Foliage or plants are the best natural barriers in this instance.  Not only will the foliage create a visual barrier but the Feng Shui wood energy of the plants will also soak up the excessive Feng Shui water energy.

As water feeds wood you will be working with feng shui elements that support and nurture each other thereby reducing the chance of inhabitants feeling overwhelmed.  A wooden fence is a good second alternative.

Question – Putting it all Together

How does each of those feng shui elements affect the whole? What does it affect? Are we talking chi, positive energy or just the feel of the space?

When you make adjustments to your environment you are simply altering the invisible world of energy that exists in all things (from the air you breathe to the PC that you use on a daily basis).

The Chinese refer to it as Chi, the Japanese Ki and the Hindus Prana.  Here in the West, it can be referred to as life force or simply positive energy.

This is the true essence of Feng Shui – to bring feng shui elements or energies into harmony and balance.  It’s not about indulging in superstition that was practised by an ancient culture thousands of years ago.  It’s not about littering your poolside with a bucketful of gimmicky cures either.

Feng Shui is simply the art of balancing the flow of natural energy in your environment to create beneficial effects in your life.

Through Feng Shui you’ll learn how to live in harmony with your immediate surroundings.  You’ll become aware of the significance and usability of natural light, colors, pictures and the presence of living objects such as plants and animals. You’ll learn how each of these things affects you and how to change your life by changing your surroundings.

Question – Pool Design

Why should consumers be aware of feng shui principles in their design?

Nowadays, we tend to buy or inherit properties that have not taken Feng Shui design principles into consideration.  We often encounter problems and can’t understand why our lives aren’t running as smoothly as we hoped.  Feng Shui is not solely responsible for everything that happens to us but it can help.

Take for example, concrete cities where all you see is brick and cement.  There is generally too much yang energy at play here.  A fountain or pond in this environment can create a small oasis that is peaceful and soothing.  In short, it introduces feng shui water or yin energy that provides the balance.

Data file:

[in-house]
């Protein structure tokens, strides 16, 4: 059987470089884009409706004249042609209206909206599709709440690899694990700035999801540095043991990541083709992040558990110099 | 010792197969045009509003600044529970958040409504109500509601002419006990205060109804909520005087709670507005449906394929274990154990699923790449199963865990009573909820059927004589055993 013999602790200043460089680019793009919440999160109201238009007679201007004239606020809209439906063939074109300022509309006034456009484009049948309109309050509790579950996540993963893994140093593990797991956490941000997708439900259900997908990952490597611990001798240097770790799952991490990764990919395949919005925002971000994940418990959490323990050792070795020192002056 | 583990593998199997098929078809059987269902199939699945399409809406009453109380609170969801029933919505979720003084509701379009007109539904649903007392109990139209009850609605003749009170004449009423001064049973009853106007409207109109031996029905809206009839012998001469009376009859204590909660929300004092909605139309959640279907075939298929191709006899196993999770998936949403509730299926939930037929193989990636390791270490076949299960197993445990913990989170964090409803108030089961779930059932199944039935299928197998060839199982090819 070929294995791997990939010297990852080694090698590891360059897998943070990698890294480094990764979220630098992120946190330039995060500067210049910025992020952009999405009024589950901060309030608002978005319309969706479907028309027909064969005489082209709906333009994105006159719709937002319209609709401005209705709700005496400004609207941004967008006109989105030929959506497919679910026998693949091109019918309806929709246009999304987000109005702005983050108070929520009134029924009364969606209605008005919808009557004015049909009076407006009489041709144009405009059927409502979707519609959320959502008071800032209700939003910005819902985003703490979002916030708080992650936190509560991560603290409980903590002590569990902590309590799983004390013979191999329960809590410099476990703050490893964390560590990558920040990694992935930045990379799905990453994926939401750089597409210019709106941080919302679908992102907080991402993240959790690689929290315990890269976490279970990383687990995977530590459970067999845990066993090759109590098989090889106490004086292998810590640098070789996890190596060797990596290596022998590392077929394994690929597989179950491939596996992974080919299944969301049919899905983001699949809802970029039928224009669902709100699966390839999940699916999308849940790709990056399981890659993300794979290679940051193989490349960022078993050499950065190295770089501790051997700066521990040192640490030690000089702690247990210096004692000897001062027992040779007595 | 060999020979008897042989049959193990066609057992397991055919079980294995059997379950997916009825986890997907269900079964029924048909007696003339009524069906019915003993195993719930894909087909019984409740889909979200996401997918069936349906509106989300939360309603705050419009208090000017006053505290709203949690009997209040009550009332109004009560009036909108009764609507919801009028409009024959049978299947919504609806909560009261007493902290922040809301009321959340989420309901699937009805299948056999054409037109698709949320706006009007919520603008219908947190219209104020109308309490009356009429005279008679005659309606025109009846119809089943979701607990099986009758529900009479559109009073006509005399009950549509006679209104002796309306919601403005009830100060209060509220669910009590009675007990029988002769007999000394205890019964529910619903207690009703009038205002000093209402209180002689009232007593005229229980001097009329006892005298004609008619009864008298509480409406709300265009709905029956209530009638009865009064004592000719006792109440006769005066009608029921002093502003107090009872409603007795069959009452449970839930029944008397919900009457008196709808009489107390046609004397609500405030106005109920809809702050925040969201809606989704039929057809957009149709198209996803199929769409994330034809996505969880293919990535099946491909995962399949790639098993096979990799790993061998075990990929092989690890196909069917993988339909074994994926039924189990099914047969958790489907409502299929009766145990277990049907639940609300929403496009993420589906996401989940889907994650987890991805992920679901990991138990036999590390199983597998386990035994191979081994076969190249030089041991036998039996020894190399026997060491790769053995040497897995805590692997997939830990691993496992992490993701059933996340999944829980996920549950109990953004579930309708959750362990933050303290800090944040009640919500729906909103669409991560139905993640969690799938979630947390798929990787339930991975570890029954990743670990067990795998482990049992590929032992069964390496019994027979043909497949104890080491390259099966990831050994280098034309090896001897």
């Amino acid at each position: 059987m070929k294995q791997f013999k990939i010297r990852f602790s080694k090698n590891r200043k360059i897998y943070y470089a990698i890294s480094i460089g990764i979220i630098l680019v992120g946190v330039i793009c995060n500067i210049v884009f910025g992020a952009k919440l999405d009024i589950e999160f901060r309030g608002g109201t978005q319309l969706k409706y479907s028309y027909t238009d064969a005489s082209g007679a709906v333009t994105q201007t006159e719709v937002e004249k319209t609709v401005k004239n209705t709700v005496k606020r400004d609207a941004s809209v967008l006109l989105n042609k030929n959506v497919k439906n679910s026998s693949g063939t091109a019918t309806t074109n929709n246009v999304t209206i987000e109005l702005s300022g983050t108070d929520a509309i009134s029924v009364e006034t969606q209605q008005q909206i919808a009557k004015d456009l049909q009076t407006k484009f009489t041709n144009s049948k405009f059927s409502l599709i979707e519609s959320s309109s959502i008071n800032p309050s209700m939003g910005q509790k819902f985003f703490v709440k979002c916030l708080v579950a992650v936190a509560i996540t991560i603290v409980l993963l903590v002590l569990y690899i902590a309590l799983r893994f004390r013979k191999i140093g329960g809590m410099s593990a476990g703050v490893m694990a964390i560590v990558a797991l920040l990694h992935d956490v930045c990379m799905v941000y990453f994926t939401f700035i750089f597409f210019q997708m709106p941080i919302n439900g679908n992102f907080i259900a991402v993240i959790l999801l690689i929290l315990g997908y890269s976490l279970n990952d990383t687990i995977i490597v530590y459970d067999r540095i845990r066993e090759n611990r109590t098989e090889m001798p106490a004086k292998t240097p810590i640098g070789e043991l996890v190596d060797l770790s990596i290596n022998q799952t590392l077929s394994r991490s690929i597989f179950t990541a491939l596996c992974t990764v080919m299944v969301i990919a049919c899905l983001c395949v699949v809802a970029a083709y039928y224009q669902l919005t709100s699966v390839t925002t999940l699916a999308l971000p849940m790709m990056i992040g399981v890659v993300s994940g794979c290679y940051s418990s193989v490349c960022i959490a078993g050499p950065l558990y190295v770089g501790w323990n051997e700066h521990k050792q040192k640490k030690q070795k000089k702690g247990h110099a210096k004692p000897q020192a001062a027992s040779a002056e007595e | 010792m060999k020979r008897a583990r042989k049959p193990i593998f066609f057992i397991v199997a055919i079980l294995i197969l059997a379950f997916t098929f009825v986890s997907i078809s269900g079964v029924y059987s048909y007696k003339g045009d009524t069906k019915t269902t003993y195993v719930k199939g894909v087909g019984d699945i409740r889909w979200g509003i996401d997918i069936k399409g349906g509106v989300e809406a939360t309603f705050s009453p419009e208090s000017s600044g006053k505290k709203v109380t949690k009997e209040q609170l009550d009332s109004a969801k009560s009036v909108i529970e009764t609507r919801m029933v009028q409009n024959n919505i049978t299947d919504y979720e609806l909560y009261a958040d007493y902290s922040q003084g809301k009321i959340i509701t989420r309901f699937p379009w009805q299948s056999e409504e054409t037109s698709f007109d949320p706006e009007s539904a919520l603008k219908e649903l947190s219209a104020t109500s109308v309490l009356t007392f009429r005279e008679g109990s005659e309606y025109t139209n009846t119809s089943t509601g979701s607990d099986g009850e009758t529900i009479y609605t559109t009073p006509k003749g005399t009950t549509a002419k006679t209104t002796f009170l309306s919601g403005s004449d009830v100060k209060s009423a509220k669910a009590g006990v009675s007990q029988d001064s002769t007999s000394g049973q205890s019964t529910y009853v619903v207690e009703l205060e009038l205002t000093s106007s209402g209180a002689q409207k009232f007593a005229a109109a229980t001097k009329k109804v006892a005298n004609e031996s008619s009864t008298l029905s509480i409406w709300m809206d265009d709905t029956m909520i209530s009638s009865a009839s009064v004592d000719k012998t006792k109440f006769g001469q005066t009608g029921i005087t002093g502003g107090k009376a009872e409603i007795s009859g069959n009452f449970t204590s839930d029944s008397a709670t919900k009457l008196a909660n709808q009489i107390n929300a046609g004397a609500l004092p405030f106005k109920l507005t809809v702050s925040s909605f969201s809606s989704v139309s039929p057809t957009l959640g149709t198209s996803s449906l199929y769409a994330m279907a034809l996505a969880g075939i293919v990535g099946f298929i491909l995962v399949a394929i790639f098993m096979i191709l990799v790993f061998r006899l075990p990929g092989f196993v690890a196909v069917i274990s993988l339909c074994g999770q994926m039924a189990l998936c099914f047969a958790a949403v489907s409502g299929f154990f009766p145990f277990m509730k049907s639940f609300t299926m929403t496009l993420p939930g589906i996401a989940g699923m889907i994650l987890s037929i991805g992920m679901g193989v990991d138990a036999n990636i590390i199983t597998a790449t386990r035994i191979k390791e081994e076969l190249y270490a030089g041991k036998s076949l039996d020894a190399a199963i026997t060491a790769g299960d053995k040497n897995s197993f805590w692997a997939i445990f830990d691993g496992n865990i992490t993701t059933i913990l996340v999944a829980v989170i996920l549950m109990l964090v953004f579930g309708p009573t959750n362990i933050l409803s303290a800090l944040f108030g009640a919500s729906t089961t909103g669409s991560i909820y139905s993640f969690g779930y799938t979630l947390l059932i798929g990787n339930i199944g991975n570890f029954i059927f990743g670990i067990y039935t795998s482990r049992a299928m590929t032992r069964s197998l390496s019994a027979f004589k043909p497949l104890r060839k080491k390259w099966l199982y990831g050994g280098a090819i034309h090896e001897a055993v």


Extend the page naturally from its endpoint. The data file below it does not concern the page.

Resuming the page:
Singapore is such as city where you’ll see fountains surrounded by plants in the middle of shopping malls or
concrete car parks.  These spaces provide a welcome haven in an otherwise austere environment.

This is why it’s useful to have an awareness of Feng Shui because it provides you with peace, tranquility and good energy!

Question – Common Mistakes

Are there design features commonly included that should be excluded? What are some of the big mistakes pool owners make?

One of the biggest mistakes pool owners make is not to invest in a pump and filter that cleans the water and keeps it moving.

The last thing you want is for flies and mosquitoes to be resting on the surface of your pool.  Stale or stagnant Feng Shui water is not ideal!

Remember, moving water tends to activate chi and get things moving.  Clear, still water on the other hand can be useful if you are seeking to balance negativity or introduce a degree of calm to a tense atmosphere.

The sound of gently running water is also used as an effective Feng Shui cure when tempers are frayed or in a healing environment.  What you’ll want to avoid is the sound of dripping water much like a leaking tap that will can often translate into a financial drain or loss.

Another mistake that pool owners make is to drain their pools into their own gardens when it needs emptying. I’ve often seen this happen in Europe. This causes your garden to become waterlogged which is a direct conflict of the five feng shui elements or energies.

For example, when too much water is added to earth it creates a bog.  Not ideal!  So, make sure your drainage facilities are up to scratch.

Question – Feng Shui Balance

When you’ve had Feng Shui elements or energies out of balance, how long does it take for things to come into harmony? How much longer does it take for you to notice the effects?

Once your environment and the Feng Shui elements are balanced you’ll have clarity of vision and be open to new possibilities.

The changes can happen so quickly that it’s difficult to not get carried away.  You’ll want to race through your home or garden and change everything.  The key thing with Feng Shui is to take it slow!  This will enable you to see what has worked and what hasn’t.  You’ll then be able to make further adjustments to the energy.

Remember, Feng Shui is all about working with energy and balancing it so that it supports and nurtures you as an individual!